Robert E. Lee’s Confession

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My friend, the Rev. Dr. Leonard Sweet, wrote something worth sharing about Robert E. Lee. He relates a story I had not heard before, so I am passing it on to you.

–Rev. Jeff Gannon



 Robert E. Lee’s Confession

This article originally appeared in

Social media makes it easy for rhetorical displays of outrage. To be sure, bigotry and violence deserve our outrage, but require more than huffy-puffy outrage if we are to heal the disease and drain the poison. Our outrage must not just lead to outbursts but outcomes of holiness and healing. Here is one healing episode that revolves around the person whose statue was being removed by the city of Charlottesville, Va. Perhaps if the white-supremacists and Naci-sympathizers knew the real story of Robert E. Lee’s confession and contrition they would not have protested so vigorously but overturned the statue themselves.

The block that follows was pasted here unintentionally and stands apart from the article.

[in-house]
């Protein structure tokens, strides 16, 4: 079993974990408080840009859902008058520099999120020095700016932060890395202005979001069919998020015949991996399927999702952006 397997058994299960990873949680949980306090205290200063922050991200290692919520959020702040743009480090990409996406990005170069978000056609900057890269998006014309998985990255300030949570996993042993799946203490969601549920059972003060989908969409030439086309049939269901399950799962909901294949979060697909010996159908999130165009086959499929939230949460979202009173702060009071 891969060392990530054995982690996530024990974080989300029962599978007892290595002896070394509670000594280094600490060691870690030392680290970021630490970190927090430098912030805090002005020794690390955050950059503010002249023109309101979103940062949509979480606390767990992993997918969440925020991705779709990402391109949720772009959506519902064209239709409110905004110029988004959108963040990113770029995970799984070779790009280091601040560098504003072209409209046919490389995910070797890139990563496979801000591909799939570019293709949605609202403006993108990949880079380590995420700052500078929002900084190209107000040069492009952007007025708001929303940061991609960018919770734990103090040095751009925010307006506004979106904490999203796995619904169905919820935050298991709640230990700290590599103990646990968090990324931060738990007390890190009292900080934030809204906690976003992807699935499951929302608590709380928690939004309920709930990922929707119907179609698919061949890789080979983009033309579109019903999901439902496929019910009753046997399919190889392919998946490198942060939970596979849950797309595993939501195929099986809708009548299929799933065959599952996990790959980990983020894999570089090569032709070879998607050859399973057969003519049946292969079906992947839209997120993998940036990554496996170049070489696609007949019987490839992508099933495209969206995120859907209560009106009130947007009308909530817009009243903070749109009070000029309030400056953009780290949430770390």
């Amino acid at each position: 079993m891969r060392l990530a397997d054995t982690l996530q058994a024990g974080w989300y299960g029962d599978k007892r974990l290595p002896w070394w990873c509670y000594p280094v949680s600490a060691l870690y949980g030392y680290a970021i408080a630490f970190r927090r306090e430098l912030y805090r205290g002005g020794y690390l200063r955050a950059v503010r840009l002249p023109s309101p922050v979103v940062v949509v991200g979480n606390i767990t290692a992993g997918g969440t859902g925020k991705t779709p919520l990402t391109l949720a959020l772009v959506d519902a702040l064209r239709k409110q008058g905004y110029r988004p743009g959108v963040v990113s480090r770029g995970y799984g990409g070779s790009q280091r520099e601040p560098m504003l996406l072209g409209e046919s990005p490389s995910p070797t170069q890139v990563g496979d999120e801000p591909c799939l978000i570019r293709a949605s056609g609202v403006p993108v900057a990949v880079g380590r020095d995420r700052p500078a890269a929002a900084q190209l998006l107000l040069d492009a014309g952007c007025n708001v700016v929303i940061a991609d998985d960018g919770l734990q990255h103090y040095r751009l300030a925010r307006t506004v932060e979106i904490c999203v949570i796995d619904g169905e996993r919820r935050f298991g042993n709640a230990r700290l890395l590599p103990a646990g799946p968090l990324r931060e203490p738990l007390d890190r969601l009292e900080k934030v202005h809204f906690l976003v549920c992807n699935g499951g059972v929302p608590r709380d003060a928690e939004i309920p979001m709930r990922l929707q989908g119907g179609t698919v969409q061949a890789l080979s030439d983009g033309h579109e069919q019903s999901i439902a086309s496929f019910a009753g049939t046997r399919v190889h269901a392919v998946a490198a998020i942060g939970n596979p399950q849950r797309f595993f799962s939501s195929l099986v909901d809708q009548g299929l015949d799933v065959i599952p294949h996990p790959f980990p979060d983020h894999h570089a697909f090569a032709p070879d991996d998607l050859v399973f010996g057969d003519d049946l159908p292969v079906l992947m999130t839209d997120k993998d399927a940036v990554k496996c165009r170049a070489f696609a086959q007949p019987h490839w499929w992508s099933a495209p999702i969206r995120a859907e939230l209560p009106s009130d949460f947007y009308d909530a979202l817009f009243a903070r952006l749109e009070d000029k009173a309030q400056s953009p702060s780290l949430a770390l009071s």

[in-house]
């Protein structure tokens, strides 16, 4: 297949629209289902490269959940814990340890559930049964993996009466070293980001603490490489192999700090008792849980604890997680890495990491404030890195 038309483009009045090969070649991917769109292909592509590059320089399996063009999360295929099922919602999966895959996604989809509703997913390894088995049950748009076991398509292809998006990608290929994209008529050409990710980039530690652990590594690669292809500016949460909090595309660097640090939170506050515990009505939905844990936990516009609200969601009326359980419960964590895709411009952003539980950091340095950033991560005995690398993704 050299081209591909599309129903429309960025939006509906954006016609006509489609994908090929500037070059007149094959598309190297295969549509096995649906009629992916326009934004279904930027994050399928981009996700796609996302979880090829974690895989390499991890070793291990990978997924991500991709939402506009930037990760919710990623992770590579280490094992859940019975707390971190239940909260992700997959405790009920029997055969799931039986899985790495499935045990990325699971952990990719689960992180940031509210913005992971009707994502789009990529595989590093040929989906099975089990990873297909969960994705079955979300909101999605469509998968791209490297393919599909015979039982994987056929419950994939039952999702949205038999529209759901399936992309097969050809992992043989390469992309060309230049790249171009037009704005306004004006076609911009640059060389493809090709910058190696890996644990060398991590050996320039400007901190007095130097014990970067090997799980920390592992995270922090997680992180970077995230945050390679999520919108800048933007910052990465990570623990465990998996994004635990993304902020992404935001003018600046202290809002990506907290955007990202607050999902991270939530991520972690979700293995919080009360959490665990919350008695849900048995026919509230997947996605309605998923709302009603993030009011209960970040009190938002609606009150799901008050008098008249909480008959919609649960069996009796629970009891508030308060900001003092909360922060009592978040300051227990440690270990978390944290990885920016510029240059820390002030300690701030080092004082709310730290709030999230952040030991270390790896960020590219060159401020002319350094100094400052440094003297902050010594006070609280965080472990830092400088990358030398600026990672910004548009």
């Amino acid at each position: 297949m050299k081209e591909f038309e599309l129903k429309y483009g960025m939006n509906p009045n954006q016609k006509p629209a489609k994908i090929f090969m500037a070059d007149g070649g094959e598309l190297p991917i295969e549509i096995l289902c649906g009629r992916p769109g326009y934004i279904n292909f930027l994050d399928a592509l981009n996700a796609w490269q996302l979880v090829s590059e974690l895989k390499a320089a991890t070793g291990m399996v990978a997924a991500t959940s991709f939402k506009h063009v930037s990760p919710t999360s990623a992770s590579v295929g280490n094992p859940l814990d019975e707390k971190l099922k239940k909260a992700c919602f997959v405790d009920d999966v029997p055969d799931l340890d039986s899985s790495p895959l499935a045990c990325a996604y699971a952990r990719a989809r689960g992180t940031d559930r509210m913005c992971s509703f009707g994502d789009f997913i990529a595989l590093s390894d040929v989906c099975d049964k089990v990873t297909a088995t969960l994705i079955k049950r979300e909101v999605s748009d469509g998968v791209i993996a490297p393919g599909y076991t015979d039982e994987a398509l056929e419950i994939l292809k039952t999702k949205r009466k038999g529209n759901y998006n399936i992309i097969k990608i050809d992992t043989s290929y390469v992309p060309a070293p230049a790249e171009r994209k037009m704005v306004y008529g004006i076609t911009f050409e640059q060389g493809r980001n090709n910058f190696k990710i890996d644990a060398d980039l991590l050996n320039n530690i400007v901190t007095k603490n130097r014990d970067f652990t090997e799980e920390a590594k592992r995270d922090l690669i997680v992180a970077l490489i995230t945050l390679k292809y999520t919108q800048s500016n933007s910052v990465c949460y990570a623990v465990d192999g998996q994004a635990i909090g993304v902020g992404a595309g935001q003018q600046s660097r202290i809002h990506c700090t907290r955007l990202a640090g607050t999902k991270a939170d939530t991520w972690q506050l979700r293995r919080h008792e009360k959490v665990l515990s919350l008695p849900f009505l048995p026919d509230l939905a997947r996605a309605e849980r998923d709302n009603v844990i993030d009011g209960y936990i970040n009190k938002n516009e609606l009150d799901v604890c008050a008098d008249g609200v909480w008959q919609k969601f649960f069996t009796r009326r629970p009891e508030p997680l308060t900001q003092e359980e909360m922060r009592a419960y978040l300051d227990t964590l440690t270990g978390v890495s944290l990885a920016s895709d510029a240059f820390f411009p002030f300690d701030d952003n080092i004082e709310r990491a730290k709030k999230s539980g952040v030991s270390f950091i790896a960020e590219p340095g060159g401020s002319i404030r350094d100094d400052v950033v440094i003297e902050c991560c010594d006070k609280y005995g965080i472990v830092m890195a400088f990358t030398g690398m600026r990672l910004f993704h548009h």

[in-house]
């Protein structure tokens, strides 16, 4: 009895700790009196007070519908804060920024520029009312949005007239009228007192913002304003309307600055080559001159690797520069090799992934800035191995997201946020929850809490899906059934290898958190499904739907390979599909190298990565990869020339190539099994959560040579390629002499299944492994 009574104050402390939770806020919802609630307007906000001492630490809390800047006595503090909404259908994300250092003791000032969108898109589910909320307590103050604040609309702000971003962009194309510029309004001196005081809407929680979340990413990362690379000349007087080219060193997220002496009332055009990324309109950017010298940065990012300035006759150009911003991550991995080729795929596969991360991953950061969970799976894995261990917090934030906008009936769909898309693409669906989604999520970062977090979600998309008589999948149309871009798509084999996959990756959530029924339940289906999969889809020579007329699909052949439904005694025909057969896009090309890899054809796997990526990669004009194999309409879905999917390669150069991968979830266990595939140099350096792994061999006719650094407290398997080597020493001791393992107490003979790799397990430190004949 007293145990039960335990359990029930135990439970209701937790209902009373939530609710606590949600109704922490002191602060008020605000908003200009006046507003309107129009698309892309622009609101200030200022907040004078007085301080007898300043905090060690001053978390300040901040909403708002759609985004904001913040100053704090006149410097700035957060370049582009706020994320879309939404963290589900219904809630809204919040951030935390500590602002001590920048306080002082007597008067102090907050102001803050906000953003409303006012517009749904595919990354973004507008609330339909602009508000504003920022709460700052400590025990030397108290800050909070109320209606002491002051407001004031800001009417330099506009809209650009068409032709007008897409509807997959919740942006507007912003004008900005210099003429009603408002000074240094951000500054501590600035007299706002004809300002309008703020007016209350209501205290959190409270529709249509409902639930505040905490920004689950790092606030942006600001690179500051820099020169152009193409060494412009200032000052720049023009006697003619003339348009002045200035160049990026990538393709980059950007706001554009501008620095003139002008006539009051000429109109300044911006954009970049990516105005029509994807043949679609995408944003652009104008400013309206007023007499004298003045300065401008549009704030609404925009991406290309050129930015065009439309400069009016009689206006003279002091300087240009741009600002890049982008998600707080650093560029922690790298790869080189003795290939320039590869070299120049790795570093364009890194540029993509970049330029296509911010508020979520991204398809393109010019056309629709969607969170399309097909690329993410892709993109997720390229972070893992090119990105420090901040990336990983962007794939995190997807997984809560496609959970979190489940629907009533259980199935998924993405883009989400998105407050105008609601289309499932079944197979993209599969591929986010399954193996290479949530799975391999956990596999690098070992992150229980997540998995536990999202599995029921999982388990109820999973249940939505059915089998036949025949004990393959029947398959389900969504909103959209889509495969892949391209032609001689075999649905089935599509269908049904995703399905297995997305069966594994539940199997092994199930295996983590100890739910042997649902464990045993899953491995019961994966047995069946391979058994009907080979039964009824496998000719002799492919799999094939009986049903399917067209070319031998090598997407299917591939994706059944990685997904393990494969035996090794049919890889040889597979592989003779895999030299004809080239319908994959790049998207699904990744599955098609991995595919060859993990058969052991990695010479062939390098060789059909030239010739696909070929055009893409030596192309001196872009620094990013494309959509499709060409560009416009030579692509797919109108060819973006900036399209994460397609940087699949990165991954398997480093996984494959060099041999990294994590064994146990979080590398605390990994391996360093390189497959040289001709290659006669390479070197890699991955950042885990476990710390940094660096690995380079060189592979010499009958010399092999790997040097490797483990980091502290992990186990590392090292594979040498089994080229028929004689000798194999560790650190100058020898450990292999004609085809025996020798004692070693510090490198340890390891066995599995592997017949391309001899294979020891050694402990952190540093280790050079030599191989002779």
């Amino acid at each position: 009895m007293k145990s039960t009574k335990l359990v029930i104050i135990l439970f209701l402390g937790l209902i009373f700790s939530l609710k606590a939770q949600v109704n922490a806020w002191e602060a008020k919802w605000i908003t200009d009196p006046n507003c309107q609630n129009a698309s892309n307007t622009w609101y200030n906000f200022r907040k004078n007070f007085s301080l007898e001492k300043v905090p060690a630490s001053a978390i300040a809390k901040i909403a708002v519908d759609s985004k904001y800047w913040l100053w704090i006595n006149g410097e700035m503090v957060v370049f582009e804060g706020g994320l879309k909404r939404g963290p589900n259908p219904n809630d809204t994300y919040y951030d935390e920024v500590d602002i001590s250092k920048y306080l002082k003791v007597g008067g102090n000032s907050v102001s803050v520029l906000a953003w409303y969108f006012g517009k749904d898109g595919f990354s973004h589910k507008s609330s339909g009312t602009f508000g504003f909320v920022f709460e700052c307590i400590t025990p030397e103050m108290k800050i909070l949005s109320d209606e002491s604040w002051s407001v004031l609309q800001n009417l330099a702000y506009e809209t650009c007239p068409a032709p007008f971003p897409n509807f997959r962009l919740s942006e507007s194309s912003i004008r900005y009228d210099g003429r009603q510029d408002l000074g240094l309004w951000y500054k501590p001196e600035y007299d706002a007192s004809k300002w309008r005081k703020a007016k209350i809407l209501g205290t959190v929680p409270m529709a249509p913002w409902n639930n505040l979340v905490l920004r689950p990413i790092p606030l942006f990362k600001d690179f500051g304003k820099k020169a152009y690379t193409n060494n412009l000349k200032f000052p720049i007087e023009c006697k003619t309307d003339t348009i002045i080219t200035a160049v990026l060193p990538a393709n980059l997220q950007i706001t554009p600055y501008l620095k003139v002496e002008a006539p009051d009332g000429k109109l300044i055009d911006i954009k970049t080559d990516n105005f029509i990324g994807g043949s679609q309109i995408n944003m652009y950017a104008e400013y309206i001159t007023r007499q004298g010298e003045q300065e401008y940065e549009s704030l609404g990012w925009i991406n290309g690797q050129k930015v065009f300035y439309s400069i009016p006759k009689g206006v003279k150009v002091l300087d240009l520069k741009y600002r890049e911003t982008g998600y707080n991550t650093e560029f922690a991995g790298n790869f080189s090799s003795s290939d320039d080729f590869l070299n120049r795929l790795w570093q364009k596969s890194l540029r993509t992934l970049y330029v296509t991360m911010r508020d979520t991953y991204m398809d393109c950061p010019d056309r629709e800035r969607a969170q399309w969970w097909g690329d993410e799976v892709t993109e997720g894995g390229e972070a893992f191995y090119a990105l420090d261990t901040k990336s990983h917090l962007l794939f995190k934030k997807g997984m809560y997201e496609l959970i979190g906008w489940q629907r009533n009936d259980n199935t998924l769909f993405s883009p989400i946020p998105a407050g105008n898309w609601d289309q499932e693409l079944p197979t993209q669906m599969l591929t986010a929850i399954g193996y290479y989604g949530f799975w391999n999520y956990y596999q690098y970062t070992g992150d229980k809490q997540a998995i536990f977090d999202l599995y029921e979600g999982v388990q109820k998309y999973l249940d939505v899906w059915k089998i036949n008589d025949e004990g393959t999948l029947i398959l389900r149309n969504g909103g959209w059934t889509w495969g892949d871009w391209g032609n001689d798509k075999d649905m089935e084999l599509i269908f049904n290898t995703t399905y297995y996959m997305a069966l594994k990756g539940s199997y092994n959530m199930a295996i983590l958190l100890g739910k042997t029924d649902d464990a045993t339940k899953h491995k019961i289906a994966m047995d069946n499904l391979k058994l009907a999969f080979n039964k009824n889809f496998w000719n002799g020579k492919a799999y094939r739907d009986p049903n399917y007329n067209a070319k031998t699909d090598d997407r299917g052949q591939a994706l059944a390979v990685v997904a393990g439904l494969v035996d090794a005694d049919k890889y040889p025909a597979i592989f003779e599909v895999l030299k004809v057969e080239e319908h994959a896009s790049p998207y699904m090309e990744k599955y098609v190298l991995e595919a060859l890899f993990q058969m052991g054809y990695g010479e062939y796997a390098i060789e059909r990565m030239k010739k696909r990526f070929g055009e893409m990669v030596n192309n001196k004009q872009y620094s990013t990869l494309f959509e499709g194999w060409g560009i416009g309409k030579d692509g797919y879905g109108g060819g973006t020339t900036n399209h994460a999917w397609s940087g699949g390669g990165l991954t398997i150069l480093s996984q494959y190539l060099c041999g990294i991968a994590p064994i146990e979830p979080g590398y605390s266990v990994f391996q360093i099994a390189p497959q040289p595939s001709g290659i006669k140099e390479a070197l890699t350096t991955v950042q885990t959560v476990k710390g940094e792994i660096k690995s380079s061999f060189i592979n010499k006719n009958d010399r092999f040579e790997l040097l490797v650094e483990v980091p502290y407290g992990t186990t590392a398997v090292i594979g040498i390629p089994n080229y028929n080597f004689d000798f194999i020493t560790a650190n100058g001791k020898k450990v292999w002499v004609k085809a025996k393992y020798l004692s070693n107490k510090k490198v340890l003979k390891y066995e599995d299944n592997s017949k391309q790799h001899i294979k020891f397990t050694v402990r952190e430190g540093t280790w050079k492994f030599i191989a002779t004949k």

Walking into the future, side by side

The story is told in Jay Winik’s 2003 book April 1865: The Month That Saved America, which is a gripping and galvanizing read. At the end of the book (pgs. 362-363), Winik tells the story the story of Lee’s attendance at worship several weeks after his surrender at Appomattox. Aged and bent over from four years of war, he attended worship at St. Paul’s Episcopal Church in Richmond, Virginia, where he was a member. When the priest invited people to come to The Lord’s Table, a black man attired in a suit quickly came from the western gallery, where blacks were hidden. According to tradition whites came to the table first, then blacks.

When the black man arrived at the altar, no one knew what to do. The people were stunned. The pastor was stumped. Everyone froze. Within seconds, however, Robert E. Lee “arose, his gait erect, head up and eyes proud, and walked quietly up the aisle to the chancel rail . . With quiet dignity, he knelt to receive communion with the black man. . . . Watching Robert E. Lee, the other communicants followed his faith, going forward to the altar, and . . with a mixture of fear, hope and awkward expectation . . . walked into the future.”

It’s time to kneel at the altar, side by side, and to walk into the future together!

–Rev. Dr. Leonard Sweet
reprinted from


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